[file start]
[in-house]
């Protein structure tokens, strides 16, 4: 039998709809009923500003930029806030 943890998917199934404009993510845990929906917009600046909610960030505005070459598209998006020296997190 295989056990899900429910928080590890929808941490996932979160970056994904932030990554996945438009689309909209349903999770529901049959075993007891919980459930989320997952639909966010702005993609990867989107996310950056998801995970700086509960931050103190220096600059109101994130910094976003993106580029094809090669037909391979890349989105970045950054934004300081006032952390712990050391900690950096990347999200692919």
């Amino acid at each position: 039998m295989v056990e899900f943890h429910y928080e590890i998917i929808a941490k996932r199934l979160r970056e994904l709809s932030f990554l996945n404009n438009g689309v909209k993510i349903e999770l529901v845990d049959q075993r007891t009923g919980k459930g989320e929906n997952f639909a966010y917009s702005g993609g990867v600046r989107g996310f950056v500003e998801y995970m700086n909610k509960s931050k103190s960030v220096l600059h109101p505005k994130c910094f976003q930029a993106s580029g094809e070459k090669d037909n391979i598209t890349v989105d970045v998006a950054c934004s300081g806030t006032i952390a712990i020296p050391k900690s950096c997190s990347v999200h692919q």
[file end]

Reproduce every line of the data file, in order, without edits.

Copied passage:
[in-house]
């Protein structure tokens, strides 16, 4: 039998709809009923500003930029806030 943890998917199934404009993510845990929906917009600046909610960030505005070459598209998006020296997190 295989056990899900429910928080590890929808941490996932979160970056994904932030990554996945438009689309909209349903999770529901049959075993007891919980459930989320997952639909966010702005993609990867989107996310950056998801995970700086509960931050103190220096600059109101994130910094976003993106580029094809090669037909391979890349989105970045950054934004300081006032952390712990050391900690950096990347999200692919």
């Amino acid at each position: 039998m295989v056990e899900f943890h429910y928080e590890i998917i929808a941490k996932r199934l979160r970056e994904l709809s932030f990554l996945n404009n438009g689309v909209k993510i349903e999770l529901v845990d049959q075993r007891t009923g919980k459930g989320e929906n997952f639909a966010y917009s702005g993609g990867v600046r989107g996310f950056v500003e998801y995970m700086n909610k509960s931050k103190s960030v220096l600059h109101p505005k994130c910094f976003q930029a993106s580029g094809e070459k090669d037909n391979i598209t890349v989105d970045v998006a950054c934004s300081g806030t006032i952390a712990i020296p050391k900690s950096c997190s990347v999200h692919q």